Gelatin silver print

Image size: 9 x 11.5 in

Signed and numbered on verso

Only 20 printed of the edition of 250.
Edition of 250
PRICE
$ 570.00
MAKE AN OFFER
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In Family in Grocery Store, Owens comments on the consumerism within society. Here, a family of three with a full shopping cart of chosen brands; Bold washing powder and Maxwell House coffee. Conveniently standing under the slogan “Every Body Needs Milk”, as the father positions the carton of milk, slightly angled towards Owens.

In other works, the artist covers the everyday social interactions. A boy playing in the street on his tricycle with a plastic rifle, a school board meeting - or a woman presenting at a Tupperware home-party to her friends. Owens’ courage to choose themes that other artists find banal is a main reason for his acclaimed work, showing the nuanced and odd angles of suburbia. Some of his works simply show the front of the house as in House 421, the house décor - or the contents of a fridge.

As a visual commentator of his generation, his work ranges from indoor close-ups to the impact of migration in the natural landscape. Overview subtly and quietly shows how the expansion spreads into the surrounding fields of Livermore; a re-settlement of America, this time by urbanites aspiring to a new life away from the crowded inner cities.
BILL OWENS
Backyard with Pool (1981), 2000

Edition of 250
40(w) x 50(h) cm
15.94(w) x 19.88(h) inches
MAKE AN OFFER
Art is about talking with each other and via ‘Make an Offer’ you can have a direct conversation with us and suggest a price for this artwork.
Your Offer *
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Bill Owens (American, b. 1938)
40(w) x 50(h) cm
15.94(w) x 19.88(h) inches
C-type print

Image size: 12 x 18 in

Signed and numbered on verso

Only 20 printed of the edition of 250.
Edition of 250
PRICE
$ 570.00
MAKE AN OFFER
Find art trends here >
Though Hillside with Toy Horse and Backyard with Pool were shot two decades after his first book, and in colour, they are fascinating as they depict scenes of everyday life witnessed from a distance; the toy-horse in the corner of the empty garden and the BBQ next to the custom-shaped pool. As with all Owens’ work there is an overwhelming sense of nostalgia for anyone who had a suburban upbringing, regardless of where in the world they lived.

The success of the book ‘Suburbia’, which quickly sold more than 50,000 copies, did not come from a photographer documenting someone else’s life, it came from Owens portraying people from his local area living lives similar to his own. Despite social critics mocking the suburbs for their apparent conformity and spiritual emptiness, Owens respected the liberation many suburbanites felt, creating a chronicle of the determination to build better lives.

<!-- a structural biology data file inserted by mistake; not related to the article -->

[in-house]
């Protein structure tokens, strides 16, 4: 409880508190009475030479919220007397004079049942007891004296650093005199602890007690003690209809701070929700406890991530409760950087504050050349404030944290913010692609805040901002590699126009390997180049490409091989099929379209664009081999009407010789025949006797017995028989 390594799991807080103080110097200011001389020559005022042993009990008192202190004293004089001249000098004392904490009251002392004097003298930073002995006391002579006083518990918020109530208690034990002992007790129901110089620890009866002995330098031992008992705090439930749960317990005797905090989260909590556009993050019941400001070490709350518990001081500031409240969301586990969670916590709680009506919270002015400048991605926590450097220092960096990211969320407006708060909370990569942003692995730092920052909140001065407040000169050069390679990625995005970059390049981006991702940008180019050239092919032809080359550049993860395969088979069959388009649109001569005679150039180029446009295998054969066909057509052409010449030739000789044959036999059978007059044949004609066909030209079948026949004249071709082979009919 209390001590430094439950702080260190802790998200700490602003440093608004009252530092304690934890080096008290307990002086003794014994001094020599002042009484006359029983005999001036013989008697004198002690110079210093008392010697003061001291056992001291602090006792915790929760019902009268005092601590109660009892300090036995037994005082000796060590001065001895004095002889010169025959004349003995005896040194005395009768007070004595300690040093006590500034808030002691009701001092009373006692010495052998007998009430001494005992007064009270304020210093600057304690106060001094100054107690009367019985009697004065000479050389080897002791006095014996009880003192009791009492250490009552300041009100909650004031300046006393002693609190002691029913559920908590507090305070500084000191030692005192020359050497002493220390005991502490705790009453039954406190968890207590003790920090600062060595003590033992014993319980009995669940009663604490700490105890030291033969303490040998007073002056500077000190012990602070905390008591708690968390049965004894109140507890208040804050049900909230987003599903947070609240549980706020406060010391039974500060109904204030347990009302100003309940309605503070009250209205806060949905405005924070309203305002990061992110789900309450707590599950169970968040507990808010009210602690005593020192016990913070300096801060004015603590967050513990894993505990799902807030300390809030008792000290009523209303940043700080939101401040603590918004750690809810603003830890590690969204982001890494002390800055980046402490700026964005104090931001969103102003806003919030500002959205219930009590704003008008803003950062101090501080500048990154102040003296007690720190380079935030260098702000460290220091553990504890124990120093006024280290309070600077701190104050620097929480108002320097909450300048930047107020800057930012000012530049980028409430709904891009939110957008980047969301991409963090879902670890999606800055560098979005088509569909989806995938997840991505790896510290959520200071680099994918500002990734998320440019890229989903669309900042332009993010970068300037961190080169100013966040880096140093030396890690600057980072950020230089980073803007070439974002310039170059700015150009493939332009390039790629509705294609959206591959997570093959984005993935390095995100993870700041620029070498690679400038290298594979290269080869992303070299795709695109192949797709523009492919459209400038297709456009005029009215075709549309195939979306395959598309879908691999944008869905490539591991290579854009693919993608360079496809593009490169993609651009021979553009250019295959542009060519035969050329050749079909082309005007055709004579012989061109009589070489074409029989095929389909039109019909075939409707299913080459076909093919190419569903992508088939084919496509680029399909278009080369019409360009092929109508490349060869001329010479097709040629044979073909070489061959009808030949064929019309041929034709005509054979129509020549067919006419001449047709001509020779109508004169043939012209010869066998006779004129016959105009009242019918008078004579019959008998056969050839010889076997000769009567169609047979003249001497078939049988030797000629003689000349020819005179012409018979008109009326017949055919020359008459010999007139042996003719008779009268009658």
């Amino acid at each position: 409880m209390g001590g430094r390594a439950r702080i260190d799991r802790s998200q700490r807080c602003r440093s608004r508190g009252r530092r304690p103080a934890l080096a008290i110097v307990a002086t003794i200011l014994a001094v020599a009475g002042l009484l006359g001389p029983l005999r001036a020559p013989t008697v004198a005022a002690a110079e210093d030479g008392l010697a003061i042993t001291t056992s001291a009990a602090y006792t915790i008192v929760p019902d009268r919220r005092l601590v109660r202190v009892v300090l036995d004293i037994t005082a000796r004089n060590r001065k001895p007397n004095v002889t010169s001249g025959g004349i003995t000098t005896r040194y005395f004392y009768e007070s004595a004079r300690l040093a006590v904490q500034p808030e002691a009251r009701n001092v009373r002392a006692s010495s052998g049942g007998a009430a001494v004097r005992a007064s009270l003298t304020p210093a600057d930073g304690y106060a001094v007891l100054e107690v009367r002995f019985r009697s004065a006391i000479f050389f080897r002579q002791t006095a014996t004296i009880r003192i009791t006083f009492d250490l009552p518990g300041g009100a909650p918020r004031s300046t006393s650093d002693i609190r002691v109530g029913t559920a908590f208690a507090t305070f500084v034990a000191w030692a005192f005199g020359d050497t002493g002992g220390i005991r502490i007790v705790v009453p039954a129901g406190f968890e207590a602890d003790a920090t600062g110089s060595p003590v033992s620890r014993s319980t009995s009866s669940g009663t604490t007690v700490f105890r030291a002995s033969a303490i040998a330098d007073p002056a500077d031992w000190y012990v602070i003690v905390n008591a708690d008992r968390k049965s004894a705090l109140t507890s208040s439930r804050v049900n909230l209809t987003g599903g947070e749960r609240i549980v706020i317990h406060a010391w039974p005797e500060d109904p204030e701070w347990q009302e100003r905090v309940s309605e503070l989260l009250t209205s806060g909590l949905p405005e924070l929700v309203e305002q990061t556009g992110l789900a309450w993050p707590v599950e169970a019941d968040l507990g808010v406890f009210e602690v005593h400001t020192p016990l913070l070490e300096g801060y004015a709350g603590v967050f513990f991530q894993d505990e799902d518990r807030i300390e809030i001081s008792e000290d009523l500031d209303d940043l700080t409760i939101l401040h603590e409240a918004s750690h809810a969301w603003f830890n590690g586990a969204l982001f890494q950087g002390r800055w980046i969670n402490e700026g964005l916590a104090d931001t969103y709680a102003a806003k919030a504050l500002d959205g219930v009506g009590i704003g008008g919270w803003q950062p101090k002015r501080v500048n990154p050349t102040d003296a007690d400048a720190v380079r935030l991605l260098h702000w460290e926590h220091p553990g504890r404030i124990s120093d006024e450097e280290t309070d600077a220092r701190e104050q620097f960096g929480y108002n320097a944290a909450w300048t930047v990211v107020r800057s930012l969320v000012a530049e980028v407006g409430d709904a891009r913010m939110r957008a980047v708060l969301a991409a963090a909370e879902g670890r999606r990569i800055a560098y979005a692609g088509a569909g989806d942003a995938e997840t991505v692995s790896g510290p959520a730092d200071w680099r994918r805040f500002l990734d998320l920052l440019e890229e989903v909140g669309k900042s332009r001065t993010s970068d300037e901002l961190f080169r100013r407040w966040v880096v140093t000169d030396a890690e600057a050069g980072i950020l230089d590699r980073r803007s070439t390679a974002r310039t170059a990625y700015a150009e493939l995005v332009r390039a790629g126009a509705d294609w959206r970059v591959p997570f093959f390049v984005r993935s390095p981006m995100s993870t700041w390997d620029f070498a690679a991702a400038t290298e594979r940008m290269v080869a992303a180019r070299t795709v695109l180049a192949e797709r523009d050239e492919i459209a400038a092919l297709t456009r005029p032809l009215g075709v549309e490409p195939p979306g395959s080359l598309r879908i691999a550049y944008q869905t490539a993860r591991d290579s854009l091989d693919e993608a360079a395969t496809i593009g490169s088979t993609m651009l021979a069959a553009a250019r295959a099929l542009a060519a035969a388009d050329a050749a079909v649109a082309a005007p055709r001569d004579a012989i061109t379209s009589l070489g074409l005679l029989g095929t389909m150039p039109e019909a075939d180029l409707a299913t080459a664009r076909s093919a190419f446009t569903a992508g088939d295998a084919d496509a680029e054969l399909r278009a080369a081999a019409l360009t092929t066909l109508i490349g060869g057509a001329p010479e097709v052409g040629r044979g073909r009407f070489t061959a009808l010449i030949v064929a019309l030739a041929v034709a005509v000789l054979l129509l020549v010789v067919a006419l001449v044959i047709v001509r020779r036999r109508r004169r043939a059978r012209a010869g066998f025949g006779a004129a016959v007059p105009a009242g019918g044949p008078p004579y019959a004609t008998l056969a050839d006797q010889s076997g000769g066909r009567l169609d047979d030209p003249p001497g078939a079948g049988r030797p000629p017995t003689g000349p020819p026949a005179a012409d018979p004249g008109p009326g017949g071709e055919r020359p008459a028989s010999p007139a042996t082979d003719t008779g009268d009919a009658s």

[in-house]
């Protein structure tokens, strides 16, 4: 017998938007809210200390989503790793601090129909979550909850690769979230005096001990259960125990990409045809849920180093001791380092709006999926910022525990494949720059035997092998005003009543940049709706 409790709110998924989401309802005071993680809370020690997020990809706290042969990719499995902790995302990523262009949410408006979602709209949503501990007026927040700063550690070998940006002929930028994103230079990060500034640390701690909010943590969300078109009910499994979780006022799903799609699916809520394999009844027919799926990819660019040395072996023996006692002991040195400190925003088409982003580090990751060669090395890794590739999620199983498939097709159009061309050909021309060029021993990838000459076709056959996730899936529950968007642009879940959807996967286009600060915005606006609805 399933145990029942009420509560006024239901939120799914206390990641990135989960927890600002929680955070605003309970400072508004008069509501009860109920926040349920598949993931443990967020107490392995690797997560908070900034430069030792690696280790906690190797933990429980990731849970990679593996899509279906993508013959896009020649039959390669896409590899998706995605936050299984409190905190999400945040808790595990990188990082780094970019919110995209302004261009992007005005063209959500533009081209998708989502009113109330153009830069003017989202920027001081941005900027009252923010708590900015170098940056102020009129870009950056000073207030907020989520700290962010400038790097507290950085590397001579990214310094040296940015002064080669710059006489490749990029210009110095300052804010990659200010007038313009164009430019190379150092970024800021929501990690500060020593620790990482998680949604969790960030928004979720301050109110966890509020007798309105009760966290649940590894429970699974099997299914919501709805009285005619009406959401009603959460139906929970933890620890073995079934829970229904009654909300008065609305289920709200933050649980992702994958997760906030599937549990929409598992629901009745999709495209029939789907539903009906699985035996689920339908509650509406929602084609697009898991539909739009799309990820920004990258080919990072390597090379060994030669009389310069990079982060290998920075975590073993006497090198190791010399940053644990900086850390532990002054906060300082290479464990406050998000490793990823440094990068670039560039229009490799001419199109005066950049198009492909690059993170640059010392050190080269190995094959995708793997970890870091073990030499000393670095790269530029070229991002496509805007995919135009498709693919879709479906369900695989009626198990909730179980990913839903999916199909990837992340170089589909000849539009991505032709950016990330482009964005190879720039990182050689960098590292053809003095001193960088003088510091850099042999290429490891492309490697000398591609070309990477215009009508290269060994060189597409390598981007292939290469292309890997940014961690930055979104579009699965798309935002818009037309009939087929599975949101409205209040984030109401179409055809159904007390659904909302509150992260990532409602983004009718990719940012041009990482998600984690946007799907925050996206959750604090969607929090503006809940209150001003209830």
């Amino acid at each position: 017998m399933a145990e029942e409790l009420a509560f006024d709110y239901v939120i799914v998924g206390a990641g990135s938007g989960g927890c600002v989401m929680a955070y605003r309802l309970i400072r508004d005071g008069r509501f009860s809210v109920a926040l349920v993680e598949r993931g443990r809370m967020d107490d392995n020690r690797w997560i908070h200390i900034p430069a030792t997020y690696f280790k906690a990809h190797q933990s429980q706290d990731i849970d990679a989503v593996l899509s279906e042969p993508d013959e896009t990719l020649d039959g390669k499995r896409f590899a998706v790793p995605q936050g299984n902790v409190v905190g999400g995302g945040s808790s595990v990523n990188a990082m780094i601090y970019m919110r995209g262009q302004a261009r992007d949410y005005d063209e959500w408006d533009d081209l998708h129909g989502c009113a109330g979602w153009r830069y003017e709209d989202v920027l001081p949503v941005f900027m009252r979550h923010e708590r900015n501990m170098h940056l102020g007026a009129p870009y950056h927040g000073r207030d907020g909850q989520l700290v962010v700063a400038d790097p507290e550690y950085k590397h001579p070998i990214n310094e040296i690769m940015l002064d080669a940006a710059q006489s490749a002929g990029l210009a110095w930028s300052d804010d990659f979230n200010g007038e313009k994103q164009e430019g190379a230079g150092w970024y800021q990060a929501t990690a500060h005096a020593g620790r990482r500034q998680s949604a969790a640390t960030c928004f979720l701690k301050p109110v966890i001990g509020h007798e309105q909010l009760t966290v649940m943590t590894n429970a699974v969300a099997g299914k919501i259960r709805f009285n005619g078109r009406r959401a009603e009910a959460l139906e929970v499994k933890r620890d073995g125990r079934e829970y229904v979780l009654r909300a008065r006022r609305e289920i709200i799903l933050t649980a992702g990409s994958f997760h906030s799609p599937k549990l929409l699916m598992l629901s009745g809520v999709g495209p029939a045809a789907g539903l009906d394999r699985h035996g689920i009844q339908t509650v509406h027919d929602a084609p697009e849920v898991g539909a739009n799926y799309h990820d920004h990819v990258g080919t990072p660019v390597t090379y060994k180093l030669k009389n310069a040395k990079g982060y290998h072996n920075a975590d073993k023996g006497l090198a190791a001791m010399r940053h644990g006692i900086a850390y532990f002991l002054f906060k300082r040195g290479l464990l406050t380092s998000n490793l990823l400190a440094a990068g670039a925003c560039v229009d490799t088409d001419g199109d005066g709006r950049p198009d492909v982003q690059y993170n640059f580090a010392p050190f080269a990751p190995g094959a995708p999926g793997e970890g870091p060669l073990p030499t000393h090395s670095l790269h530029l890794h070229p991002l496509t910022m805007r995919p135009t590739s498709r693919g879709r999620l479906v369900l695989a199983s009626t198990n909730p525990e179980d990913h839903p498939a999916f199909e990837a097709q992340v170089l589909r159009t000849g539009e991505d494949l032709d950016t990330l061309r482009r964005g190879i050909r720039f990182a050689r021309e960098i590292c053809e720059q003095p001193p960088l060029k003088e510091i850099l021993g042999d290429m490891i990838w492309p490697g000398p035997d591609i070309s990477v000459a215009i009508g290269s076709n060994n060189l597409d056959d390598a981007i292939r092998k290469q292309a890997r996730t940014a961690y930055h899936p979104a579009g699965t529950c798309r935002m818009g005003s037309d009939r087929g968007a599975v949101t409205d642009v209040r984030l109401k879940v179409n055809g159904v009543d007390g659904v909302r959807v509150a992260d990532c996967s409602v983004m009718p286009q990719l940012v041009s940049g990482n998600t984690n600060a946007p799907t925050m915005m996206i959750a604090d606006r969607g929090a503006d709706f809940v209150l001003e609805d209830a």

Owens published three additional books after ‘Suburbia’. In ‘Our Kind of People’ (1975), the artist recorded how communities quickly come together in smaller groups of like-minded people. Toastmasters, Lion’s Club or League of Women Voters were all societies and clubs which the new “suburban settlers” took along with them. In 1977 he published ‘Working’, a book primarily focusing on small business owners and their staff in the workplace, their hopes and dreams of the future.
BILL OWENS
Overview (1971), 2000

Edition of 250
35(w) x 28(h) cm
13.78(w) x 11.02(h) inches
MAKE AN OFFER
Art is about talking with each other and via ‘Make an Offer’ you can have a direct conversation with us and suggest a price for this artwork.
Your Offer *
Name *
Email *
Phone number *
Any Comment? *
* Required fields
Bill Owens (American, b. 1938)
35(w) x 28(h) cm
13.78(w) x 11.02(h) inches
Gelatin silver print

Image size: 12 x 9 in

Signed and numbered on verso

Only 20 printed of the edition of 250.
Edition of 250
PRICE
$ 570.00
MAKE AN OFFER
Find art trends here >
An important theme that goes through all Owens’ work is the pride of the people he photographed, something which is carried over in the captures, written by his subjects, next to many of the photos in his books.

Bill Owens belongs to a small group of photographers who has made a significant contribution to American rural photography, recording a generational phenomenon. His works have been exhibited widely since the seventies and are held in more than thirty prestigious private and museum collections around the world, including the Museum of Modern Art, The Metropolitan Museum, Whitney Museum of Amercican Art in New York; San Francisco Museum of Modern Art; Los Angeles Museum of Contemporary Art and Stedelijk Museum, Amsterdam. In 1976 he received the Guggenheim Fellowship in recognition of his book ‘Suburbia’. Owens continues to live in California, spending time on his other life passion: brewing beer.

Six photographic editions were released in an exclusive collaboration between Bill Owens and Eyestorm in 2000. The four monochrome gelatin silver prints, Family in Grocery Store, House 421, Pinto and Maid of Livermore and Overview are all from the body of work leading to the publication of ground-breaking book ‘Suburbia’ in 1972. Two C-type print photographs, Backyard with Pool and Hillside with Toy Horse, are later works in colour. Only 20 of each edition, originally planned as editions of 250 each, were printed and signed by Bill Owens and numbered on verso.

You can find more information about the six photographic editions by Bill Owens on his artist page here.
BILL OWENS
Hillside with Toy Horse (1981), 2000

Edition of 250
40(w) x 50(h) cm
15.94(w) x 19.88(h) inches
MAKE AN OFFER
Art is about talking with each other and via ‘Make an Offer’ you can have a direct conversation with us and suggest a price for this artwork.
Your Offer *
Name *
Email *
Phone number *
Any Comment? *
* Required fields
Bill Owens (American, b. 1938)
40(w) x 50(h) cm
15.94(w) x 19.88(h) inches
C-type print

Image size: 12 x 18 in

Signed and numbered on verso

Only 20 printed of the edition of 250.
Edition of 250
PRICE
$ 570.00
MAKE AN OFFER
Find art trends here >